When an athletes are wildly successful, no one questions that in addition to talent, they have put in countless hours practicing, relentlessly drilling themselves on specific maneuvers and training their bodies to be in prime condition. When a writer is wildly successful, the reverse is true. Most people assume that great writers achieve success because of their talent, and of course, they probably honed their craft a bit too.
It isn’t only readers who have this assumption. Authors themselves (myself included) often underestimate the amount of time, effort and practice needed to make their writing good. I am a huge fan of Malcolm Gladwell’s books, and I loved the part of Outliers where he discusses the 10,000 hour rule. Basically, Gladwell studied extremely successful people and proposed that it takes 10,000 hours of practice to become a master in a field. This is both incredibly encouraging and incredibly daunting. The encouraging part is that almost anyone can become good at something if they put in their 10,000 hours. The daunting part is that it takes that much time to get good. But throw in some talent as well, and you can really make a mark.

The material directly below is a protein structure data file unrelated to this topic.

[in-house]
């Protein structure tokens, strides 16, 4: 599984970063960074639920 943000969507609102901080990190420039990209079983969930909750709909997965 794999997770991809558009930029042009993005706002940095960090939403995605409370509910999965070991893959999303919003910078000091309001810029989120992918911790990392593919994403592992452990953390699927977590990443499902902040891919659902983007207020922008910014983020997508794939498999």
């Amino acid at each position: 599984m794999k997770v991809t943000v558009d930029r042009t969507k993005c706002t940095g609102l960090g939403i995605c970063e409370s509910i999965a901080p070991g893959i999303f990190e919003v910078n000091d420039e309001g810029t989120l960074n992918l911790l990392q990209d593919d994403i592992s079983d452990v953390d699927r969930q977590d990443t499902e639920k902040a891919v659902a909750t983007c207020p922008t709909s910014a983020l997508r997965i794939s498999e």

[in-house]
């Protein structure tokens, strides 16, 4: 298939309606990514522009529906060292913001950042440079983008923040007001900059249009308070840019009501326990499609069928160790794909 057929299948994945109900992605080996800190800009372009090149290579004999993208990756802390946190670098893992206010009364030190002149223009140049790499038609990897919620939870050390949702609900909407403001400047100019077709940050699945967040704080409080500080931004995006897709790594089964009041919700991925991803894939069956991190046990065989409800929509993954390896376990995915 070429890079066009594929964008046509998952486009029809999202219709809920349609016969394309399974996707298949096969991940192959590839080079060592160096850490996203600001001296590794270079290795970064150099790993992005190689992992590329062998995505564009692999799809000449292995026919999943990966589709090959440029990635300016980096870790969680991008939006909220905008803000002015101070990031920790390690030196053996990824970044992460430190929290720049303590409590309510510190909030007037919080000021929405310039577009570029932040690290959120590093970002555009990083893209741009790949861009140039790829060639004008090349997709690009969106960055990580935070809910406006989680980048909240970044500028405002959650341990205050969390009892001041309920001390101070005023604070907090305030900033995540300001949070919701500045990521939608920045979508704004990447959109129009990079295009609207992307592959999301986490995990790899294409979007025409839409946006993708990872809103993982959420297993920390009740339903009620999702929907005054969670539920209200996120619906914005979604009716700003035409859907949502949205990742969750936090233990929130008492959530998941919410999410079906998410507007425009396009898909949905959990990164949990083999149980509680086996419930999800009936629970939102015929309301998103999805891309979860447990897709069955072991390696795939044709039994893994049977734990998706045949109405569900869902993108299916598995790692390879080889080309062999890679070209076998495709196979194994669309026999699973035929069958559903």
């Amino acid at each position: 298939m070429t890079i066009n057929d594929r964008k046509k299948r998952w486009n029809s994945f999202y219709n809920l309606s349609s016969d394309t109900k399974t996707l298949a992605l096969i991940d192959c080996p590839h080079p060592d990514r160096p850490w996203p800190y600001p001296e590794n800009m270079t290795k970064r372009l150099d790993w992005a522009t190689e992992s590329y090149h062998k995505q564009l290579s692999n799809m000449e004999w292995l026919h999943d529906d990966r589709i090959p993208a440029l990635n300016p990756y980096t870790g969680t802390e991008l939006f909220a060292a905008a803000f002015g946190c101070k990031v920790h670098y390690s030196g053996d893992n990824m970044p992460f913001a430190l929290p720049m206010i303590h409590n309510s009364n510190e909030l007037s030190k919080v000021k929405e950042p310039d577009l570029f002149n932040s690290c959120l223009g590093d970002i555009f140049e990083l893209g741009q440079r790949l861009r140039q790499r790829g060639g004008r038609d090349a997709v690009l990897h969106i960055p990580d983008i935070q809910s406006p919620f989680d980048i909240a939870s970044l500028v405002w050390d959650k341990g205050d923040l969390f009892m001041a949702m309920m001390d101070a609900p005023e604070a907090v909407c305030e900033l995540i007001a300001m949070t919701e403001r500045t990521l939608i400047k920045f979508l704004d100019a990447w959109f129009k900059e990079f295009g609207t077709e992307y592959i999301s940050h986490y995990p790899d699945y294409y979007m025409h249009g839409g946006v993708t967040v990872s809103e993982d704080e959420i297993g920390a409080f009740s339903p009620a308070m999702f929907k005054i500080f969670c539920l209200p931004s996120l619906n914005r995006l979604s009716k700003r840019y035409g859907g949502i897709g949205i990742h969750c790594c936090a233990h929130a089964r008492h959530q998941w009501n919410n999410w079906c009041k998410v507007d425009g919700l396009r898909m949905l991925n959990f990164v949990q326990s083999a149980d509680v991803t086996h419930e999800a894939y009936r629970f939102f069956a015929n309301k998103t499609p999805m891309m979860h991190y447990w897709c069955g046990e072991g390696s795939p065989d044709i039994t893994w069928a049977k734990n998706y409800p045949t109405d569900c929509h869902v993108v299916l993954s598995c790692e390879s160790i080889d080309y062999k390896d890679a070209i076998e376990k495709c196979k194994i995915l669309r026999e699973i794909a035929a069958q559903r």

Even though studies have argued that Gladwell’s theory is only partly true, and practice can only take you so far, as authors I think we all to often undervalue putting the time in to hone our craft. It isn’t 10,000 hours including writing grocery lists, or even sporadically writing stories since you were a kid. I think putting in the time means concentrated effort over a continuous period of time. Like any muscle, your writing can weaken when you neglect it, and it will take additional time to strengthen it after a period away.
If you look at famous authors, the truth of the 10,000 hour rule often plays out. It took J.K. Rowling six years to write the first book in the Harry Potter series. Suzanne Collins of Hunger Games fame has been doing scriptwriting for almost three decades and book writing for over a decade. The Hunger Games isn’t even her first series – she wrote The Underland Chronicles first. The list goes on.
I’m finishing up my fourth full-length novel, and I’ve also written three screenplays. I don’t know if I’ve logged 10,000 hours writing, or if that matters. But I do know that my writing is better now than it’s ever been. I think about my craft more now than before, and my approach has evolved. So even if The Conjurors Series never makes me money, I could never consider it time wasted. I loved the writing of it, and it has fundamentally changed me as a writer. Looking at it this way, I could give the series away and consider it a success.
Soon I’ll be on to the next challenge, but I’ll take all that I’ve learned with me.